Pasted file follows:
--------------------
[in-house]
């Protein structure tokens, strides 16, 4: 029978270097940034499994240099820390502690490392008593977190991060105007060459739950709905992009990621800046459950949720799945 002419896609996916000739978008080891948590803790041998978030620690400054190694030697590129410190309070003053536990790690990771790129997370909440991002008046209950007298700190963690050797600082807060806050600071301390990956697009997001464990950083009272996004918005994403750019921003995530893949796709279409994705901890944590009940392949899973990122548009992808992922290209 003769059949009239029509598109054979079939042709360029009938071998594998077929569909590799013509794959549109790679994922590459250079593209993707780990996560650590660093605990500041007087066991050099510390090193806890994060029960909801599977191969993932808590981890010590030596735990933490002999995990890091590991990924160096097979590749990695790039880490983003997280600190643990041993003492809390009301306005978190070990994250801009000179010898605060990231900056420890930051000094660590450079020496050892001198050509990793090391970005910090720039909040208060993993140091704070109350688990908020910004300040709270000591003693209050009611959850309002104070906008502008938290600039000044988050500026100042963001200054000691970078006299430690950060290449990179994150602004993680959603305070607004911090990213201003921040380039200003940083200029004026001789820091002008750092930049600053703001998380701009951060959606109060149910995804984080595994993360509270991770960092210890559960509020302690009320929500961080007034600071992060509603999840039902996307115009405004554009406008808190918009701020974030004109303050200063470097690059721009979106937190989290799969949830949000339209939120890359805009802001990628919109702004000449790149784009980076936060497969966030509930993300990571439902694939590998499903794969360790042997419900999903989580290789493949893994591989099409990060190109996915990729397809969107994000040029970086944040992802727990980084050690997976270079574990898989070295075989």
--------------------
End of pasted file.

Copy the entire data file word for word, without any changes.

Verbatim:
[in-house]
């Protein structure tokens, strides 16, 4: 029978270097940034499994240099820390502690490392008593977190991060105007060459739950709905992009990621800046459950949720799945 002419896609996916000739978008080891948590803790041998978030620690400054190694030697590129410190309070003053536990790690990771790129997370909440991002008046209950007298700190963690050797600082807060806050600071301390990956697009997001464990950083009272996004918005994403750019921003995530893949796709279409994705901890944590009940392949899973990122548009992808992922290209 003769059949009239029509598109054979079939042709360029009938071998594998077929569909590799013509794959549109790679994922590459250079593209993707780990996560650590660093605990500041007087066991050099510390090193806890994060029960909801599977191969993932808590981890010590030596735990933490002999995990890091590991990924160096097979590749990695790039880490983003997280600190643990041993003492809390009301306005978190070990994250801009000179010898605060990231900056420890930051000094660590450079020496050892001198050509990793090391970005910090720039909040208060993993140091704070109350688990908020910004300040709270000591003693209050009611959850309002104070906008502008938290600039000044988050500026100042963001200054000691970078006299430690950060290449990179994150602004993680959603305070607004911090990213201003921040380039200003940083200029004026001789820091002008750092930049600053703001998380701009951060959606109060149910995804984080595994993360509270991770960092210890559960509020302690009320929500961080007034600071992060509603999840039902996307115009405004554009406008808190918009701020974030004109303050200063470097690059721009979106937190989290799969949830949000339209939120890359805009802001990628919109702004000449790149784009980076936060497969966030509930993300990571439902694939590998499903794969360790042997419900999903989580290789493949893994591989099409990060190109996915990729397809969107994000040029970086944040992802727990980084050690997976270079574990898989070295075989």